Here’s my thing-  I don’t leave the waiting room. I know it’s superstitious, but I feel as long as I’m there, nothing’s going to go wrong. Stupid, right? We both know it, but so far it’s working for me. So I pack for the duration. You might choose to go for walks, check out the gift shop, snack in the cafeteria, visit the chapel. For me, I stay put. Either way, if you go or you stay, there are some things that will make that wait a little more bearable:

drinks & snacks, snacks & more snacks- and don’t forget the chocolate! Mostly I bring healthy- yogurt, fruit, vegetables, nuts, but seriously, sometimes you just need Cheetos & M&Ms.

magazines- People, Rolling Stone, or any other short reads for those times you can’t concentrate

$$$- just in case

music & headphones- sometimes the other people in the waiting room, nice as they might be, drive you nuts

something to do- knitting, letter writing, computer, movies, anything that keeps you busy

a good book- when you need to visit a different world. I always bring one, but can rarely concentrate on it.

address book- so you can call everybody else & tell them how it’s going

don’t forget your phone! Pretty obvious, but it happens…

I also throw in a couple of overnight essentials: contact case, toothbrush & paste, glasses, deodorant, for those unexpected overnights.

Is it harder to wait for a patient or be a patient? They get a long nap & drugs. You get to wait and wait and wait…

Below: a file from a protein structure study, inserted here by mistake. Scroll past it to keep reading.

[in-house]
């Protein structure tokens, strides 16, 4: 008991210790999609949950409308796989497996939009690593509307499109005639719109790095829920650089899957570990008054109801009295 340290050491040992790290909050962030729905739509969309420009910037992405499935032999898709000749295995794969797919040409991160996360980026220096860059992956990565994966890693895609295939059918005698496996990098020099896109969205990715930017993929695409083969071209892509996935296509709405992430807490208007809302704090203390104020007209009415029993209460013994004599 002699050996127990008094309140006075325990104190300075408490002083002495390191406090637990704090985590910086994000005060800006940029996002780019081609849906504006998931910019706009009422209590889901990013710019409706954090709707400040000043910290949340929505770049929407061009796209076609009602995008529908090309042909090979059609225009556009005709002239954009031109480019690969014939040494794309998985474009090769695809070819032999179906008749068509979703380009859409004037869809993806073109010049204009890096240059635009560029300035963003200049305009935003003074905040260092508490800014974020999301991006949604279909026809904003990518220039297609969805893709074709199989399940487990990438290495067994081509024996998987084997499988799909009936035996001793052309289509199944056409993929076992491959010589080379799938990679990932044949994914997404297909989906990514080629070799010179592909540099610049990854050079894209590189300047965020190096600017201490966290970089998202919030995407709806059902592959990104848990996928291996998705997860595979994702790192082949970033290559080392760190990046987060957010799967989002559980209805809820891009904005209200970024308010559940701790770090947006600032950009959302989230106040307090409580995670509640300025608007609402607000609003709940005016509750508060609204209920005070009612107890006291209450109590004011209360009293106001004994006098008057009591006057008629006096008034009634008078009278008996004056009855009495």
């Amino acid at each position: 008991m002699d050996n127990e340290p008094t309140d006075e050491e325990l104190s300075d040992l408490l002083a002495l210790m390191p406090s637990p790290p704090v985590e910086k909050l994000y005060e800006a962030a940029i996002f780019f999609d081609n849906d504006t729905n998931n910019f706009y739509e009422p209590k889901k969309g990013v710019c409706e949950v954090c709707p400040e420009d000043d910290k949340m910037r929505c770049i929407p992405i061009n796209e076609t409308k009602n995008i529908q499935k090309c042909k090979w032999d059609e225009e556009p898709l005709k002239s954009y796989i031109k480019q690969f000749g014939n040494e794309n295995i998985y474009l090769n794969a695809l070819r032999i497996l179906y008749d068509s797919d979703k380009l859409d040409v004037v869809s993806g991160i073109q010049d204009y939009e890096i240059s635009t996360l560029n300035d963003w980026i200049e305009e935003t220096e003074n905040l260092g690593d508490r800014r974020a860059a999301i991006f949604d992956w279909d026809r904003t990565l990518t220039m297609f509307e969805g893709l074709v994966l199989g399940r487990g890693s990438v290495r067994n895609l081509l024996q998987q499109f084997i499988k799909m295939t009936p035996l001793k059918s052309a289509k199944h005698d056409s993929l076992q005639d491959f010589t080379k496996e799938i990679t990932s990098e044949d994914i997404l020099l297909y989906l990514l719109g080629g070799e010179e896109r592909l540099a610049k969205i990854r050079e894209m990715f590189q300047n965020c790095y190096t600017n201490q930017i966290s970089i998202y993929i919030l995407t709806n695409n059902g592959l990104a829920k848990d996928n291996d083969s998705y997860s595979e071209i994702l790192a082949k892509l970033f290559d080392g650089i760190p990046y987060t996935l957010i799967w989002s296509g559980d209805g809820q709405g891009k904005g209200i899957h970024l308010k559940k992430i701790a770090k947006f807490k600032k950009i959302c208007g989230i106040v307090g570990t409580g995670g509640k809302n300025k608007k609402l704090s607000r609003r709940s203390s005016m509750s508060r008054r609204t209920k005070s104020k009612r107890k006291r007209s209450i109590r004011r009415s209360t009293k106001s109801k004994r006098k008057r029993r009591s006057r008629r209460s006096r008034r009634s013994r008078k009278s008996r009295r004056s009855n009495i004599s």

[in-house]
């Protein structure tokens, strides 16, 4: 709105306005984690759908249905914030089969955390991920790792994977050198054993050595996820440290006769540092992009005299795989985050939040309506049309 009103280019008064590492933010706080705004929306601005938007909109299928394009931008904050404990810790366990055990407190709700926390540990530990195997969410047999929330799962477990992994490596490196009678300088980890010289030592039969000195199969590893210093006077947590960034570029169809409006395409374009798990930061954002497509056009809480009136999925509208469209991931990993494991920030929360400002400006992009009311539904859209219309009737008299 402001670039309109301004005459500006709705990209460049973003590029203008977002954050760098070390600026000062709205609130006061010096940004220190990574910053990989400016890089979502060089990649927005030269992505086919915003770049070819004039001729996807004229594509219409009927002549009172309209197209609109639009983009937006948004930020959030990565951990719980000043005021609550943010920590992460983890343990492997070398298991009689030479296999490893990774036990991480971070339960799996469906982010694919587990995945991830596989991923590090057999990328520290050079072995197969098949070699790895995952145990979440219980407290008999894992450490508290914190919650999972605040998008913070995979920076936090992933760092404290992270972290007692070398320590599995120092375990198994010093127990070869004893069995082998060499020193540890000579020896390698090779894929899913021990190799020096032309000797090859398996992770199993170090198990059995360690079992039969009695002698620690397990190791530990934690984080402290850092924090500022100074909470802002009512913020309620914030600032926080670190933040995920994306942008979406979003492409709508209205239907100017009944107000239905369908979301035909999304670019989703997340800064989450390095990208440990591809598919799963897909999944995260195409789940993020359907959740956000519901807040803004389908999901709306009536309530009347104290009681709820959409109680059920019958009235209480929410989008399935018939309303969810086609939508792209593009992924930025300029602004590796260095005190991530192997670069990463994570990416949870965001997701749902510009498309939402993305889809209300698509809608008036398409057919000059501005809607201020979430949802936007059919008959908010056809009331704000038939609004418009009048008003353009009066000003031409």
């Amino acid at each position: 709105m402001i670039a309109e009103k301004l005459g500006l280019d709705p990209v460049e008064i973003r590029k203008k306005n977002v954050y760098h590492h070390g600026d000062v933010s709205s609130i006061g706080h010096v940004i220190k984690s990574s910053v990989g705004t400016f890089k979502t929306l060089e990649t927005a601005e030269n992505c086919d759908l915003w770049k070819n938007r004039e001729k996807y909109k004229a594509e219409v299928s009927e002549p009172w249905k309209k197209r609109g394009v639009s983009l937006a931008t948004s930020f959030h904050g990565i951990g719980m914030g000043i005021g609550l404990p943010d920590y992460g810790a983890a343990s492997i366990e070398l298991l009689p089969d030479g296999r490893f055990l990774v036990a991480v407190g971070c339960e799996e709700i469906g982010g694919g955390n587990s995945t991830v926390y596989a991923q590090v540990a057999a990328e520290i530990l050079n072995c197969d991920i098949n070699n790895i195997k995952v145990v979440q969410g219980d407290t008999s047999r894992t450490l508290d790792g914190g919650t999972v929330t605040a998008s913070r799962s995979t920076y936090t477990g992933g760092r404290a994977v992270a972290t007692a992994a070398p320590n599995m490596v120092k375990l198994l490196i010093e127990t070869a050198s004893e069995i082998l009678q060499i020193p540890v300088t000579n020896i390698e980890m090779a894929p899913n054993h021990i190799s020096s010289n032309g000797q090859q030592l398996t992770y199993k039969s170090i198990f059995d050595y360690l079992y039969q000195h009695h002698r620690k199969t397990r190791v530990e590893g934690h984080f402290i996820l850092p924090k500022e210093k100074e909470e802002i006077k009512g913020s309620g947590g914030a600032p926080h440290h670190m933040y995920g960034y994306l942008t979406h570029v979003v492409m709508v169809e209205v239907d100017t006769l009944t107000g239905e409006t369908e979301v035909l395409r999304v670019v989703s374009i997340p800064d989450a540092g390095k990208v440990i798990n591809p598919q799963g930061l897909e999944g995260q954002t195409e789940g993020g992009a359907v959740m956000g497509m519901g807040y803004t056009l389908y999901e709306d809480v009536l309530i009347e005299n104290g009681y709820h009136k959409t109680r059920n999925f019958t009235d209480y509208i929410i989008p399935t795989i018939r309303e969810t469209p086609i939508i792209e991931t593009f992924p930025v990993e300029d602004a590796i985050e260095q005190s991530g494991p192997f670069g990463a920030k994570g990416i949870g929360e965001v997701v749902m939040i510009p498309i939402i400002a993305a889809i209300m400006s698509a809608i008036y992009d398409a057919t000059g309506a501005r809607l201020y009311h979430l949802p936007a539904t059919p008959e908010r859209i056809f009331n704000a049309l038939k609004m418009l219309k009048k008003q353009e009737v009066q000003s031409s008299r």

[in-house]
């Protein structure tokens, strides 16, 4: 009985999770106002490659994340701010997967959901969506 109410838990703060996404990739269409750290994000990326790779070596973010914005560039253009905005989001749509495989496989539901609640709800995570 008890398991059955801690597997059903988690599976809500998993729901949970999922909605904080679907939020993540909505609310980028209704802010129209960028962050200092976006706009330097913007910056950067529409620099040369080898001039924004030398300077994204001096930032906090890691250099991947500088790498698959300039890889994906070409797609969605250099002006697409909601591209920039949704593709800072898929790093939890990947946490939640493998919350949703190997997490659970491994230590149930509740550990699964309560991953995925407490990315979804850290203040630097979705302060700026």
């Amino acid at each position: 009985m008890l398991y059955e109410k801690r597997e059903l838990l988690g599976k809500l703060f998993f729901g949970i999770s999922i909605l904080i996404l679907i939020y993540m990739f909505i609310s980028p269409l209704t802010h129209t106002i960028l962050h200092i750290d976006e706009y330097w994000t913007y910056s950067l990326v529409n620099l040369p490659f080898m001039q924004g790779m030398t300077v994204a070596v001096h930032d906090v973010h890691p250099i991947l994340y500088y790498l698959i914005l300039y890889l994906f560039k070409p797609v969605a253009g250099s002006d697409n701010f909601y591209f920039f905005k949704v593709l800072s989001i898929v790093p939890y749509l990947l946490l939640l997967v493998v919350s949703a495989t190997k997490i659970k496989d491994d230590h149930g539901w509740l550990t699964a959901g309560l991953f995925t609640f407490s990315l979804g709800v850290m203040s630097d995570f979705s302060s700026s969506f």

Will you finish strong?

Really, what will you dare to complain about today?

Nick Vujicic


Biking for all!

We found an AMAZING bike shop last spring, The Bike Rack, in St. Charles, Illinois. In addition to selling traditional bikes, Hal Honeyman will fit and offer advice to help kids with special needs find a bike that works for them. Hal began adapting bikes for his own son, Jacob, and now adapts traditional bikes with such specialty items such as extra wide tires and belted seats, and also offers adaptive bikes and tandems.

Look at the red beauty Kyle got at The Bike Rack!

To find out more about The Bike Rack, Creative Mobility & Hal Honeyman, check out this YouTube video:


Hoo-dee-Hoo!

I was a guest blogger today on Meredith Sinclair’s VERY popular blog/vlog, Hoo-dee-Hoo. Check out the short piece I wrote on my attempts to help children find ways to connect with a special needs child, especially mine.

You can find Meredith, the effervescent, funny, calm-in-the-storm we’d all like to be, by clicking on the link below.

VintageTwisted